Anyone who has ever spent quality time on promoting political support for the right of self-determination of the Palestinian people knows that there is a longstanding, contentious and tangled political debate concerning the Palestinian struggle for freedom and the question of nonviolent resistance. This issue has been broached by a piece in the Christian Science Monitor that quotes me on this topic as a passenger in the Gaza Freedom Flotilla.
This is a tangled issue, but it is also a very important one, deserving of careful rather than glib consideration. So I would like to take some space to clarify the issues raised by the Christian Science Monitor article. I think this is an important endeavor because the underlying issues are extremely important, particularly in this political moment in which the Palestinian people are poised to take a big leap forward in their quest for freedom, and maybe -- I hope -- the attempted clarification could help move the discussion away from the pre-existing polarizations, which I think are counter-productive to the cause of human freedom.
Here is the passage from the Monitor article that caused a few messages of vigorous complaint to come into my inbox:
This flotilla is attempting to reach Gaza in a dramatically changed regional context from May 2010, before the uprisings collectively known as the Arab Spring. With the chance for real democratic change in Israeli neighbors like Egypt, organizers are hoping to press home their argument that the Palestinian residents of Gaza are as deserving of basic freedoms as any of their neighbors.
"It's even more relevant this year," says Robert Naiman, a US activist waiting to board in Athens. "There's a revolution of popular expectations and we're playing out on a stage in which governments in the region feel more pressure to respond to public opinion."
"After the last flotilla, a Hamas legislator said it 'did more than 10,000 rockets to change things.' That shows we're reaching people," continues Mr. Naiman, who is bringing Arabic translations of "The Montgomery Story," a 1958 comic book about Martin Luther King Jr., nonviolent resistance, and the Montgomery, Ala., bus boycott.
The US organizers say a key goal is to show Palestinians that nonviolent struggle can work, to bolster nascent grass-roots Palestinian movements that have sought, with some success, to use nonviolent protests and passive resistance to press their demands.
"Never in the past 25 years has there been anything like this political moment, where half of Palestinian society is poised to go [toward nonviolence], and that's exciting to me," says Naiman, giving a rough estimate of the Palestinian mood. "The more nonviolence works, the more they will adopt it. That's why there's so much excitement about the flotilla."
The Monitor article gave a misleading impression in attributing my personal views to "the US organizers," a big group of people with no doubt diverse views on these questions, some of whom I do not know personally. [Update: the Monitor changed the text so as not to give this impression.] I do personally think that a positive impact of the flotilla is the prospect of increasing the political space occupied in Palestine by nonviolent resistance to the occupation, and the fact that the flotilla last year had this impact is a matter of public record (I give the direct quote from the Hamas parliamentarian below.) The prospect of having this impact is an important part of my personal motivation in participating in this voyage at risk to my life.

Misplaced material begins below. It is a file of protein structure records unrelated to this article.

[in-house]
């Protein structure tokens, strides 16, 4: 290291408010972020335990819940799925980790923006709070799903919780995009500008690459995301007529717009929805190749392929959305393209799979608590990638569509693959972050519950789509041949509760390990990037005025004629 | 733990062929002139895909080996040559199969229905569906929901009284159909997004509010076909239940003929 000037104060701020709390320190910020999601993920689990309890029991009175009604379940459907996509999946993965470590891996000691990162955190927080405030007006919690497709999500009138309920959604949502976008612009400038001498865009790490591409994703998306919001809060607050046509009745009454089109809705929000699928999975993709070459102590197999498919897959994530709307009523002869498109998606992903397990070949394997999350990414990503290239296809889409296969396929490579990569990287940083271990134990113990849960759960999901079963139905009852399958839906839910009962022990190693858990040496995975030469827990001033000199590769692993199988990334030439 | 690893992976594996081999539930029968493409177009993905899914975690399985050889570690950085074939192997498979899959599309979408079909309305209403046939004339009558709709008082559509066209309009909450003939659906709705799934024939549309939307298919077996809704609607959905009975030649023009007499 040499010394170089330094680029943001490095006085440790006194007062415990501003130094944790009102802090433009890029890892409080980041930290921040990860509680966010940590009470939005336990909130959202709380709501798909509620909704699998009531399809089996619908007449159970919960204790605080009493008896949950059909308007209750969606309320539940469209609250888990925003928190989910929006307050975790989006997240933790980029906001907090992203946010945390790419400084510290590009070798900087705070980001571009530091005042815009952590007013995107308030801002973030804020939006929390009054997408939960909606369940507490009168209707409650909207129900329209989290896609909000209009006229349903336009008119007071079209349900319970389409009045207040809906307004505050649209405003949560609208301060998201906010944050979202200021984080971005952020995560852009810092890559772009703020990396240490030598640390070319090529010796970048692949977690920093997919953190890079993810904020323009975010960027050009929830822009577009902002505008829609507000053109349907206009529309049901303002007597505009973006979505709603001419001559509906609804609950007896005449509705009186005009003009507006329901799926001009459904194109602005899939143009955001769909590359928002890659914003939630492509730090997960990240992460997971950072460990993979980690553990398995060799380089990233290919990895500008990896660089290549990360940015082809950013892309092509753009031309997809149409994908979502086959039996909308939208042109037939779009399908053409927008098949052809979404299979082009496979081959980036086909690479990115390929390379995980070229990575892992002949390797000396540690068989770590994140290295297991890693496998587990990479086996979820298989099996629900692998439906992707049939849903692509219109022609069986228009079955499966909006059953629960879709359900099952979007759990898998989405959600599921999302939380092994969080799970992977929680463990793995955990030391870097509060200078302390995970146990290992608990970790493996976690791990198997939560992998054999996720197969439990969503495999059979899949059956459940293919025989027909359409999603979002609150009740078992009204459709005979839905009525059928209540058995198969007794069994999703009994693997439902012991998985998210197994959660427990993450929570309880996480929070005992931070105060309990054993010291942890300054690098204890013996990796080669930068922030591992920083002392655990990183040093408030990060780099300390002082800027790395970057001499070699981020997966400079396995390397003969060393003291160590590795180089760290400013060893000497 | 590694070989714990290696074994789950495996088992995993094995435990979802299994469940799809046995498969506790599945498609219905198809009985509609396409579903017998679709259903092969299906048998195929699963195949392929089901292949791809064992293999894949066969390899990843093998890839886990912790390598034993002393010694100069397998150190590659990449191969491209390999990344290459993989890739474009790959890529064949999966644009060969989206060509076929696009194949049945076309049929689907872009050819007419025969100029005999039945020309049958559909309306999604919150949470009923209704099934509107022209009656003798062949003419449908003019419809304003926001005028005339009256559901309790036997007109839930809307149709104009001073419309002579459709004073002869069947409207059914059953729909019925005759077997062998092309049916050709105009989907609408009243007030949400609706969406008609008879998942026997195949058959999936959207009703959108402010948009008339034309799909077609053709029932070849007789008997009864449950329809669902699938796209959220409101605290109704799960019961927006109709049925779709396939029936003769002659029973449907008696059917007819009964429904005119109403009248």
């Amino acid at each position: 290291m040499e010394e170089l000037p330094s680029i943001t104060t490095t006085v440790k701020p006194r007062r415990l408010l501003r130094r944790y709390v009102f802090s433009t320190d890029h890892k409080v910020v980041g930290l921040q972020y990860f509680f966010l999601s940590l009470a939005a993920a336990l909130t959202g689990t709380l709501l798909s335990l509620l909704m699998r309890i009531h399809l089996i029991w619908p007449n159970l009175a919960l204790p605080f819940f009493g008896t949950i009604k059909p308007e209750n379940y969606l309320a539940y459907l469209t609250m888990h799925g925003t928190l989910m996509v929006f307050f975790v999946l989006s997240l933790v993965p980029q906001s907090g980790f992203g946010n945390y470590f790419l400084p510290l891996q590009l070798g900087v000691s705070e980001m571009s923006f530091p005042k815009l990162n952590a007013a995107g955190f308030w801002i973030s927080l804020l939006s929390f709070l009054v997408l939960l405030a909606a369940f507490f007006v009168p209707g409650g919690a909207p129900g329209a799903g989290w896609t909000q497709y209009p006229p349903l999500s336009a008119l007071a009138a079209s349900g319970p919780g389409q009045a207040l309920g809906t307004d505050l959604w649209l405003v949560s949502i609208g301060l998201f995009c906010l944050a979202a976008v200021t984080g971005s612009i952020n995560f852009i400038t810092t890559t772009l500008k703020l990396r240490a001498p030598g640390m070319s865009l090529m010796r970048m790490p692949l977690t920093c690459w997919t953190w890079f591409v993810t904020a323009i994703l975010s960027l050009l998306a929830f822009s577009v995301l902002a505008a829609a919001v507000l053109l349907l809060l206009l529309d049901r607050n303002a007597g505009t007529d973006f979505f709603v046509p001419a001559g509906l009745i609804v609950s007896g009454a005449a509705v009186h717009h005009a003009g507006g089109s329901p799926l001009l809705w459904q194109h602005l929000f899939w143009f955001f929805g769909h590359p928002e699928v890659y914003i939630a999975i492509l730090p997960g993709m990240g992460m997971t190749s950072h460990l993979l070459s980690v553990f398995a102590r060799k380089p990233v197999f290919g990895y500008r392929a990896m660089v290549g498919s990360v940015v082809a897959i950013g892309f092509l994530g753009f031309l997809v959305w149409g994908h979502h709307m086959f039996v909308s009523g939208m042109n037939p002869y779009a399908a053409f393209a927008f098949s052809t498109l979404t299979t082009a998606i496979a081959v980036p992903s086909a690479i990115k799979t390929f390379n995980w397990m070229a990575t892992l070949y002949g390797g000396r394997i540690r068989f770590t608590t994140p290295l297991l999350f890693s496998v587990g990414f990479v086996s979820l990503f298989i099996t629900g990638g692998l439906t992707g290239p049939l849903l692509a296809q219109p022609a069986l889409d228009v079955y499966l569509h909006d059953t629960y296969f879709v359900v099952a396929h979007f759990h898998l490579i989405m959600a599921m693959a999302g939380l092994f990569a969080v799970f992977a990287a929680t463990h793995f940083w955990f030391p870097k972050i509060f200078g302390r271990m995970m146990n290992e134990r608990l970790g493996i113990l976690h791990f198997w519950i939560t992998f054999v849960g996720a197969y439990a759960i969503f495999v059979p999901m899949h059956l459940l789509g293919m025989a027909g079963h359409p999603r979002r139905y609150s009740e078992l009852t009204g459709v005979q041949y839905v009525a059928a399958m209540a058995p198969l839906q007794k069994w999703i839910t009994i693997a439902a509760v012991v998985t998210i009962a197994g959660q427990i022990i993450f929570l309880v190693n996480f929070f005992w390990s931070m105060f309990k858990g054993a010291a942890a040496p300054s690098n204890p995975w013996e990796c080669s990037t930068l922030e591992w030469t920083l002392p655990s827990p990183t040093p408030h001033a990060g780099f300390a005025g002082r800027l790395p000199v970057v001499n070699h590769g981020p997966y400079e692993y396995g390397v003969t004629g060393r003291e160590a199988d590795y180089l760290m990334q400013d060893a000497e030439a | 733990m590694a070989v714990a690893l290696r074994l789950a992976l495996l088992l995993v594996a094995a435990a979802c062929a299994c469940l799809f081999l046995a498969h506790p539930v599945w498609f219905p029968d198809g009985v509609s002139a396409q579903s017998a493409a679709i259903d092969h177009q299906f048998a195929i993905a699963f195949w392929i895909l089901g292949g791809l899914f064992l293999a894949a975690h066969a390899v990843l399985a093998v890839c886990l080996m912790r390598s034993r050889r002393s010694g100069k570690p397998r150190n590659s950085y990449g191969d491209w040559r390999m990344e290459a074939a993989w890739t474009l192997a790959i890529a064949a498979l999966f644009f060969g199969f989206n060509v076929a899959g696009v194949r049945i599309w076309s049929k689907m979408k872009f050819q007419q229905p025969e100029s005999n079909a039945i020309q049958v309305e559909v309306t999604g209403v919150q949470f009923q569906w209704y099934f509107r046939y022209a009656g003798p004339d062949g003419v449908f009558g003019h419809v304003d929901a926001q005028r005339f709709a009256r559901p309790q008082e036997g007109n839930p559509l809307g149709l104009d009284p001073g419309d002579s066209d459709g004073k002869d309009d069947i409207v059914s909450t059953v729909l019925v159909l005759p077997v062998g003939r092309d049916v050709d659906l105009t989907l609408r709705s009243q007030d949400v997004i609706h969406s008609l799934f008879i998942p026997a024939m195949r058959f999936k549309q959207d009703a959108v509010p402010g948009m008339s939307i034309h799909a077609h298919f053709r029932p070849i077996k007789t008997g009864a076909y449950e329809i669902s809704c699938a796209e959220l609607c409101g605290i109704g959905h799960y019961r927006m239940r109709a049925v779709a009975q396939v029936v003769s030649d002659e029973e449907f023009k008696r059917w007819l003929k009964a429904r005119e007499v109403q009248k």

To understand why this passage would set some people off, three key pieces of context are helpful:
So, let me be clear: I am totally aware of these points; indeed, I have written about them in the past.
But we should also be clear about the fact that there is a new political moment in Palestine and the Arab world, which allows a different discussion than in the past, and rehashing old shibboleths isn't likely to help the Palestinian people win their freedom.
Here is the direct quote from Hamas parliamentarian Aziz Dweik referred to in the Christian Science Monitor article, speaking about the Gaza flotilla last year:
"When we use violence, we help Israel win international support," said Aziz Dweik, a leading Hamas lawmaker in the West Bank. "The Gaza flotilla has done more for Gaza than 10,000 rockets."
In 1996, I was a volunteer for five months with the Christian Peacemaker Team in Hebron, in the occupied West Bank. During the time I was there, the Israeli occupation authorities closed Hebron University as a form of collective punishment. Students at the university wanted to do something to protest the closure of their university, and there was a discussion between students and the CPT about holding a "teach-in" in front of the locked gates of the university.
During the discussion, one of the Palestinian students said to me, "We want to do this. But we are afraid that the Israeli soldiers will shoot us. Maybe if you come with us, the Israeli soldiers won't shoot us." We did come with, and the Israeli soldiers didn't shoot.
In a nutshell, that's the basic idea. Come with, in the hopes that the Israeli soldiers won't shoot. If successful, others will repeat, the political space occupied by nonviolent resistance will increase, and the political space occupied by violence will decrease.
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